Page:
I personally don't think I will benefit. I'm convinced if, by benefit you mean materially or financially, it is going to be a period of very deep and serious sacrifice. But that is the price that we have to pay for this longstanding system of injustice and oppression that we have devised and imposed. It is going to be painful, stormy and difficult. But I believe that, in human terms of building, eventually, a society where people of different cultures and different backgrounds will learn to live together, in that respect South Africa could make a contribution to the challenge which is being presented to the whole world. Because in the real sense of the words, South Africa is a microcosm of some of the major problems and issues facing the whole world.
So where does that leave whites? Is there anything positive at the end of that long road?
Oh yes, certainly. Eventually, with the tremendous economic richness and potential of the country, I think there is a possibility of a much higher standard of living for everyone. There will certainly be a lower standard of living for the whites, but I don't think their standard of living was a good one: I think it was detrimental to the white community in many respects. Secondly, I think they will rediscover their humanity which, to a large degree, the white community of South Africa have lost, or are in the process of losing. Thirdly, they will discover that, if they know how to handle it, they will be rid of many of the fears and anxieties which simply kill whites in their responses. It certainly won't be easy, but I am convinced that in the long run we will have a society which will be therefore more human and more warm and more open than the one that we have built up on the basis of apartheid.”
BEYERS NAUDE, General-Secretary of the South African Council of Churches (SACC) 1985— 87 and UDF patron
i An inquest into Aggett's death acquitted the Security Police of his murder, despite testimony from a fellow detainee who had witnessed Aggett being beaten shortly before he was found hanged in his cell. Aggett was the 54th political prisoner to die in detention.
ii Hogan was the first person in South Africa to be prosecuted for treason in a case that had involved no violence against the state, and upon sentencing became the first white female political prisoner since the 1960s. She served seven years of her ten-year sentence before being released in February 1990 in the amnesty announced with the freeing of Nelson Mandela.
iii The detentions of some 15 white activists in 1981 marked the most extensive clampdown on whites since the 1960s. Though many were held for up to a year in solitary confinement, the state failed to mount a threatened security trial aimed at proving a white-run conspiracy, and the only white detainees convicted of major ANC activities were Hogan and Robert Adam (who was sentenced to ten years in prison, with his co-defendant, Mandla Mthembu, sentenced to five years).
iv In an effort to put across this kind of analysis to a wider audience, NUSAS produced a booklet in 1981, Dissension in the Ranks: White Opposition in South Africa.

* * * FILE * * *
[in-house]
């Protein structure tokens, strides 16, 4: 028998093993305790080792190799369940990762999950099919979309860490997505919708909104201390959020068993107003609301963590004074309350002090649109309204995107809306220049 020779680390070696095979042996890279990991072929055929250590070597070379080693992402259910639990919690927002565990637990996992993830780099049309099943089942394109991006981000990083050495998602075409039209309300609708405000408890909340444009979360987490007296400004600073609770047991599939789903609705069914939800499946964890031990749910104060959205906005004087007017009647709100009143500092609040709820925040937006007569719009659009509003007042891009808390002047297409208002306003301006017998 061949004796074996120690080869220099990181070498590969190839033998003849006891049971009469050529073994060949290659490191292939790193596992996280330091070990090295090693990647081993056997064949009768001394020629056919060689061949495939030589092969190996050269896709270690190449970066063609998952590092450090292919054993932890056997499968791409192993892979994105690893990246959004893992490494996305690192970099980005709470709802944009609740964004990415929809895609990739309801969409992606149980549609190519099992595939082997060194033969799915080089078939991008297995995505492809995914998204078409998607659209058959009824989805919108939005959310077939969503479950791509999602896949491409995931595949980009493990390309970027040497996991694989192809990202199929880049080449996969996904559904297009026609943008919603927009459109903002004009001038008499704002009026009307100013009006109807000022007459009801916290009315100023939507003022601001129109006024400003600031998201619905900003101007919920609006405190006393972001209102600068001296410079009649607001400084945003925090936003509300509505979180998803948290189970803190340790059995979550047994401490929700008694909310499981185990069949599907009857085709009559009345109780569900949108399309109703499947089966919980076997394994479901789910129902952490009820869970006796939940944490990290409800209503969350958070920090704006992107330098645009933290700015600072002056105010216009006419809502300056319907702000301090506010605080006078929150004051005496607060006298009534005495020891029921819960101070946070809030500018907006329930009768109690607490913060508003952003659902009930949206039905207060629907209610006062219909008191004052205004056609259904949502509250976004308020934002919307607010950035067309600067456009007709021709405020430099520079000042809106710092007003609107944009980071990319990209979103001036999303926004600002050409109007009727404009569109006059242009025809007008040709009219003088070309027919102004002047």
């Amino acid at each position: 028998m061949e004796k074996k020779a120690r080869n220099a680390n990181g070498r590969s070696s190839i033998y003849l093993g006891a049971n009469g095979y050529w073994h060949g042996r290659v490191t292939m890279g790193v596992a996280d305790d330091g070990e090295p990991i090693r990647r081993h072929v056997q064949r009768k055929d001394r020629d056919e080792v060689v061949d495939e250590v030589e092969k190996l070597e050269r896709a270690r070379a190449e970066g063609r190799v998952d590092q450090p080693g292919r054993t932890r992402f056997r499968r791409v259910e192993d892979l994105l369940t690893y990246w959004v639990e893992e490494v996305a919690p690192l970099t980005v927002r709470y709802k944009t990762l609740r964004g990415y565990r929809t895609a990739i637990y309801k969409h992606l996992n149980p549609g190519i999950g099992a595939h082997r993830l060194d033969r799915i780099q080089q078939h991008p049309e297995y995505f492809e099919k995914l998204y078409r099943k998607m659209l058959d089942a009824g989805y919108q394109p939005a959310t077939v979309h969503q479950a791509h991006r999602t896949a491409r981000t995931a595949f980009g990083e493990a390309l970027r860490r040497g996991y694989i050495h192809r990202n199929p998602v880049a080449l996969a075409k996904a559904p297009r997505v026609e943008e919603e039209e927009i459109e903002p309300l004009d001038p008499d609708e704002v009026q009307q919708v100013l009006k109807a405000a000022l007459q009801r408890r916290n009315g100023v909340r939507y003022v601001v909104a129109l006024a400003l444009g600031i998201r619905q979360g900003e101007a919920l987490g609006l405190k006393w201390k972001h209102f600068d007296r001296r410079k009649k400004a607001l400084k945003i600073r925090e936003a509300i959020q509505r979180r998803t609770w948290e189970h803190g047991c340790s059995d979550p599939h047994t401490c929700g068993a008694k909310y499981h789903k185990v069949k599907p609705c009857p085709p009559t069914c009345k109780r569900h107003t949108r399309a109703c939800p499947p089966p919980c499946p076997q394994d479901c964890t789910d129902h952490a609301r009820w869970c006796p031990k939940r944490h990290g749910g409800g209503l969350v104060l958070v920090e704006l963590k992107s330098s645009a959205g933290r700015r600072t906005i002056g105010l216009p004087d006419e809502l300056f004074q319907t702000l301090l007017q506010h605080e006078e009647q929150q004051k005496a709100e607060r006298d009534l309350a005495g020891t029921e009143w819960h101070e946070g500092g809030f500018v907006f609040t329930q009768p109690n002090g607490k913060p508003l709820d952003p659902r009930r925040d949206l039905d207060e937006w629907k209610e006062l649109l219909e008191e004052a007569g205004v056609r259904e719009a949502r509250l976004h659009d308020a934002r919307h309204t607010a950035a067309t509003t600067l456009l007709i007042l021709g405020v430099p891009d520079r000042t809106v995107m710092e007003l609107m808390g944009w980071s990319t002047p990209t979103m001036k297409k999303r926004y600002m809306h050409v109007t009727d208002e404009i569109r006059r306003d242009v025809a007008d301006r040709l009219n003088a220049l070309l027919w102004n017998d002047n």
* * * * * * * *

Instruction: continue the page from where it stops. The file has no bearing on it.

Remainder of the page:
v An overview of South African history analyzed in terms of class and nationalism, by Edward Roux (University of Wisconsin, 1948, 1964).
vi While South African women have generally tended to be under-represented in political organizations, women have attained some prominence in NUSAS, which elected its first female national president in 1951 (Pat Arnett from the University of Natal, Pietermaritzburg). Women became particularly active in NUSAS from the mid-1970s, partially as a result of the trend of young male war resisters taking lower political profiles in order to dodge military service, with many ultimately forced to leave the country.
vii The other precursor to ECC was the Conscientious Objectors Support Group (COSG). Note also that as early as 1979, the ANC's NEC issued a statement saluting white war resisters.
viii Blackburn was open to criticism of her participation in this government body. She defended it on grounds that the council was due to be phased out and was not a creation of the new 'constitutional dispensation', also hinting at her possible resignation from the PFP.
ix JODAC disbanded in response to the 1990 unbannings and encouraged its members to join the ANC.
x The first delegation of whites to meet the ANC at its Lusaka headquarters was led by Anglo American chairman Gavin Relly in September 1985; the second, later that year, by the PFP's Frederik van Zyl Slabbert; and by 1990 more than thirty meetings had occurred, involving clerics, students, academics, Nationalist Party members and even former SADF officers. Most of the meetings were convened in Zambia, but a crucial summit, including Afrikaans establishment figures, took place in Dakar, Senegal in July 1987, and top business leaders discussed future economic policy with the ANC in Harare in March 1990. Similar meetings have been organized by other minority groups: in October 1988 more than 50 Indian South Africans — businessmen and religious leaders, as well as NIC and TIC members — travelled to Lusaka to meet the ANC.
xi Frederik van Zyl Slabbert and Alex Boraine, in early 1986.
xii The Five Freedoms Forum was founded in late 1986, in reply to a call from the black community for whites to respond to the State of Emergency. It was among a variety of groups that came together to consider putting up a left-of-the-PFP candidate for the 1987 white elections, but dropped the idea in favour of a campaign to publicize the five basic freedoms against which the policies of the parties could be measured: freedom from want, from fear, of speech and association, of conscience, and from discrimination.
xiii The National Democratic Movement, formed in 1988 by a breakaway PFP parliamentarian, Wynand Malan, and the Independent Party, led by a former South African ambassador to the UK who resigned from the National Party, Dennis Worrall.